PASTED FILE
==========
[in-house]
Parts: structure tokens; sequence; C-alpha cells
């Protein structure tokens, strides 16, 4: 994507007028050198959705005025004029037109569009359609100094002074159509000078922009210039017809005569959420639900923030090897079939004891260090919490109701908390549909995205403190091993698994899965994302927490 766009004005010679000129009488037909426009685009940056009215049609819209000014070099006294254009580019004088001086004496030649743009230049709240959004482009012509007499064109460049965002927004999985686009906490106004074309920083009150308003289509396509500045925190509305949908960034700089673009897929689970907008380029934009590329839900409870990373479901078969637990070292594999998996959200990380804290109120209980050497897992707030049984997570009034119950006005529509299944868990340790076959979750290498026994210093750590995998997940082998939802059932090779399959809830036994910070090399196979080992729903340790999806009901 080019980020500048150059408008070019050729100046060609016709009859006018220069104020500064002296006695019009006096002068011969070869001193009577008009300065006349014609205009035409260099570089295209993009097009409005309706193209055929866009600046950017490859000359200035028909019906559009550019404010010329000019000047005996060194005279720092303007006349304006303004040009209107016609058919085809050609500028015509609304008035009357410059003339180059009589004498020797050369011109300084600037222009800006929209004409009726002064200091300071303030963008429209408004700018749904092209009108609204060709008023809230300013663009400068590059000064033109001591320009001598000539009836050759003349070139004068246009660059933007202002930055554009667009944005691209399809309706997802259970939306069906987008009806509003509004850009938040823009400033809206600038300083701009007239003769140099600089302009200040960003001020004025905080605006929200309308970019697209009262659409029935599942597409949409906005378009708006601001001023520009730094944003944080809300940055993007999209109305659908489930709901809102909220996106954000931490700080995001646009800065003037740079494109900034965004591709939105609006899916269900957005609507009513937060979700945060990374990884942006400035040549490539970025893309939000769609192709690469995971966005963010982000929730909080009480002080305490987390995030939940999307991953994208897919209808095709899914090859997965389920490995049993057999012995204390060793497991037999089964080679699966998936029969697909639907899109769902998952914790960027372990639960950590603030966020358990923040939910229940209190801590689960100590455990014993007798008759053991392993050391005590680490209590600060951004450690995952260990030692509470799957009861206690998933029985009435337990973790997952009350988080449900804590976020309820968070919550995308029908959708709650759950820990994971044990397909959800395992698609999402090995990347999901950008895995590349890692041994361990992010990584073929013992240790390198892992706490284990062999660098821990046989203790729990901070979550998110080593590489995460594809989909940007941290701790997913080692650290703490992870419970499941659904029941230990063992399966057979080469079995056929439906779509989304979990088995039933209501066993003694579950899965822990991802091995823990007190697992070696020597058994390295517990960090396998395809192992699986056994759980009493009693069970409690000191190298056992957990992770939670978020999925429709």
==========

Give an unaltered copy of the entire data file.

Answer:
[in-house]
Parts: structure tokens; sequence; C-alpha cells
């Protein structure tokens, strides 16, 4: 994507007028050198959705005025004029037109569009359609100094002074159509000078922009210039017809005569959420639900923030090897079939004891260090919490109701908390549909995205403190091993698994899965994302927490 766009004005010679000129009488037909426009685009940056009215049609819209000014070099006294254009580019004088001086004496030649743009230049709240959004482009012509007499064109460049965002927004999985686009906490106004074309920083009150308003289509396509500045925190509305949908960034700089673009897929689970907008380029934009590329839900409870990373479901078969637990070292594999998996959200990380804290109120209980050497897992707030049984997570009034119950006005529509299944868990340790076959979750290498026994210093750590995998997940082998939802059932090779399959809830036994910070090399196979080992729903340790999806009901 080019980020500048150059408008070019050729100046060609016709009859006018220069104020500064002296006695019009006096002068011969070869001193009577008009300065006349014609205009035409260099570089295209993009097009409005309706193209055929866009600046950017490859000359200035028909019906559009550019404010010329000019000047005996060194005279720092303007006349304006303004040009209107016609058919085809050609500028015509609304008035009357410059003339180059009589004498020797050369011109300084600037222009800006929209004409009726002064200091300071303030963008429209408004700018749904092209009108609204060709008023809230300013663009400068590059000064033109001591320009001598000539009836050759003349070139004068246009660059933007202002930055554009667009944005691209399809309706997802259970939306069906987008009806509003509004850009938040823009400033809206600038300083701009007239003769140099600089302009200040960003001020004025905080605006929200309308970019697209009262659409029935599942597409949409906005378009708006601001001023520009730094944003944080809300940055993007999209109305659908489930709901809102909220996106954000931490700080995001646009800065003037740079494109900034965004591709939105609006899916269900957005609507009513937060979700945060990374990884942006400035040549490539970025893309939000769609192709690469995971966005963010982000929730909080009480002080305490987390995030939940999307991953994208897919209808095709899914090859997965389920490995049993057999012995204390060793497991037999089964080679699966998936029969697909639907899109769902998952914790960027372990639960950590603030966020358990923040939910229940209190801590689960100590455990014993007798008759053991392993050391005590680490209590600060951004450690995952260990030692509470799957009861206690998933029985009435337990973790997952009350988080449900804590976020309820968070919550995308029908959708709650759950820990994971044990397909959800395992698609999402090995990347999901950008895995590349890692041994361990992010990584073929013992240790390198892992706490284990062999660098821990046989203790729990901070979550998110080593590489995460594809989909940007941290701790997913080692650290703490992870419970499941659904029941230990063992399966057979080469079995056929439906779509989304979990088995039933209501066993003694579950899965822990991802091995823990007190697992070696020597058994390295517990960090396998395809192992699986056994759980009493009693069970409690000191190298056992957990992770939670978020999925429709």